Today's Edition About us Local Opinion Obits Sports Things to do Classifieds Newsletters Podcasts Contact us

Prescription drug part of Bustamante defense

February 6, 2012 at 11:57 a.m. | Updated February 6, 2012 at 11:57 a.m.
Photo by Lauren Clark
Jared Nalley, Megan McGill, Megan Sanchez and Daniel Nalley

Alyssa Bustamante's prescription for Prozac may have helped lead her to killing Elizabeth Olten, 9, a consulting psychiatrist testified Monday afternoon.

Bustamante, now 18, was 15 1/2 when she strangled, stabbed and slit Olten's throat on Oct. 21, 2009.

The teen pleaded guilty to second-degree murder on Jan. 10.

Cole County Circuit Judge Patricia Joyce is hearing evidence this week to help with her sentencing decision.

Bustamante could receive up to life in prison, with the possibility of parole.

Dr. Edwin Johnstone, retained as a consultant by Bustamante's public defenders, told Joyce that Prozac and several similar drugs were developed in the early 1980s, then introduced to the medical profession later in the decade.

But, after helping Eli Lilly - Prozac's maker - teach doctors about the drug and its uses, as well as prescribing it to his own patients, Johnstone testified he began finding "a number of reasons it needed to be prescribed in a very careful way."

Some of those came from "severe adverse effect" reports other doctors were filing with the federal Food and Drug Administration and with Lilly.

"They were showing an abundance of suicides and violent events, including homicides," he testified - especially when prescribed to younger patients.

Johnstone also testified that Bustamante received several different dosages of the drug over a two-year period - including an increase to a higher dosage than ever before, only two weeks before the murder.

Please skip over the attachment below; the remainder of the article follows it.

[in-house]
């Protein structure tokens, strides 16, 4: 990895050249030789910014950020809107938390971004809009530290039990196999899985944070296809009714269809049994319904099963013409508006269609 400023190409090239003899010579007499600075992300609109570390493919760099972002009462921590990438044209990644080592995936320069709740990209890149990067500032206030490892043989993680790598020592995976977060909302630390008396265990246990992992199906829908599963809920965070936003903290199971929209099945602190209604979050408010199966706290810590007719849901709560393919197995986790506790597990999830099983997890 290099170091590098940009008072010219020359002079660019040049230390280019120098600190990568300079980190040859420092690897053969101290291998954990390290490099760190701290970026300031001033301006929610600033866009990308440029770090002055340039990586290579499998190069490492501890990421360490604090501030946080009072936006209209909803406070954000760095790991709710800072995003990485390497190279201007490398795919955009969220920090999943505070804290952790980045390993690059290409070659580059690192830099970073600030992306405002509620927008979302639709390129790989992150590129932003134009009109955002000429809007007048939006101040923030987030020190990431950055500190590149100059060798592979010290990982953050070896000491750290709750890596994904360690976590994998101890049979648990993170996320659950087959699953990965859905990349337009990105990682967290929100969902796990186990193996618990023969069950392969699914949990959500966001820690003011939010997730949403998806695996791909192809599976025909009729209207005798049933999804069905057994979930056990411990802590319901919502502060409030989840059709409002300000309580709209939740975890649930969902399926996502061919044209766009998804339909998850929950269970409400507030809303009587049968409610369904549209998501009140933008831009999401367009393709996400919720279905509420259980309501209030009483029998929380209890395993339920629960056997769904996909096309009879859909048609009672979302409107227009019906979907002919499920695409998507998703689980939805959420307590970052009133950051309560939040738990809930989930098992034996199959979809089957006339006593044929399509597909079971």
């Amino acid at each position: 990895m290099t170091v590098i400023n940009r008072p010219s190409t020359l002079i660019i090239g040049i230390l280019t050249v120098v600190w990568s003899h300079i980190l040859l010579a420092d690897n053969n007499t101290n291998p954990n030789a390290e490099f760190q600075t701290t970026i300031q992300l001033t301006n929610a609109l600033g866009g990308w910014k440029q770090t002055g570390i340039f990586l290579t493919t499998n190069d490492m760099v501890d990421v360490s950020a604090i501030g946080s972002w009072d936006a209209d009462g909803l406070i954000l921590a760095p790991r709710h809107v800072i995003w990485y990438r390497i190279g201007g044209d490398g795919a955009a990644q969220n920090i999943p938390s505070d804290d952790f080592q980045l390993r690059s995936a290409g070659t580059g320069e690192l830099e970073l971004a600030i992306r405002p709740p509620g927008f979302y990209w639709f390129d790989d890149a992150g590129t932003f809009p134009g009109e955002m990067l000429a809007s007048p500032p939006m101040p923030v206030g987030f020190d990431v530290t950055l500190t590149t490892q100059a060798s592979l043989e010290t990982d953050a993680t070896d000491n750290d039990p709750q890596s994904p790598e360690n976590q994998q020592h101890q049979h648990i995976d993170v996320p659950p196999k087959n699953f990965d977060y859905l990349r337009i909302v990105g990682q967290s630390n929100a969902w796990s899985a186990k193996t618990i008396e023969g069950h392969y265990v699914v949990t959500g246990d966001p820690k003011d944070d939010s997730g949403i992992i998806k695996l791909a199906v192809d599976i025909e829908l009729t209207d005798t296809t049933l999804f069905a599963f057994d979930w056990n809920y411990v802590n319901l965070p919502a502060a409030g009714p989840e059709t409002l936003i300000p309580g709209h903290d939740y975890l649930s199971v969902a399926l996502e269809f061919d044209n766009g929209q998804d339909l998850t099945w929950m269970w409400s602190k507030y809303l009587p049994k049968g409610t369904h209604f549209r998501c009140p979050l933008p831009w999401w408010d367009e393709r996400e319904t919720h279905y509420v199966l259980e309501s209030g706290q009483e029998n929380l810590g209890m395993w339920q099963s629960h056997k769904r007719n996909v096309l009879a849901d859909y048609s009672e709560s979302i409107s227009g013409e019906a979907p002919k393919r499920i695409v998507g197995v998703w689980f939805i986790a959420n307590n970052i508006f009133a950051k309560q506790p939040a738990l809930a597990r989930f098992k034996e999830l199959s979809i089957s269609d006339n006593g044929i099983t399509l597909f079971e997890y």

Prosecutor Mark Richardson noted the FDA never has determined that Prozac cause people to kill.

Complete coverage in Tuesday's News Tribune


The journal that Alyssa Bustamante kept was the focus of much of the first day of testimony during the sentencing hearing Monday for the October 2009 killing of 9-year-old Elizabeth Olten.

Bustamante, now 18, pleaded guilty Jan. 10 to second-degree murder for the Oct. 21, 2009, killing. Two days of hearings have been scheduled before Cole County Ciruit Judge Patricia Joyce imposes a sentence, which could be up to life in prison with a possibility of parole.

Don Lock, a forensic consultant, was called by Cole County Prosecutor Mark Richardson to talk about his findings when examining Alyssa's journal.

Lock said he had been asked to determine whether it was Alyssa who wrote in the journal and to also try and see if he could determine what was under some obliterated text on the last entry of the diary, Oct. 21, 2009, the day Elizabeth was murdered near her home in St. Martins.

Lock said his findings concluded that it was Alyssa who did write the journal.

Using an ultraviolet light and camera, Lock said he was able to see what was under the obliterated portion.

"I just "f--king" killed someone," Lock said was written in that portion. "I stabbed them. I slit their throat. I strangled them. It was ahmazing."

Prior to this testimony, Elizabeth's family members gave statments about what Elizabeth meant to them and how they hoped Cole County Presiding Judge Pat Joyce would give Bustamante the maximum sentence.

Patty Preiss, Elizabeth's mother, wept on the stand, while looking at pictures of her daughter and talking about how she would never get to enjoy graduating school, or get married or have children of her own.

"From what she has written, stabbing my little girl eight times, she is not a child, she is a monster," Preiss said.

Elizabeth's older brother and sister gave similar testimony.

Testimony was expected to continue through the afternoon Monday and again on Tuesday.


Sponsor Content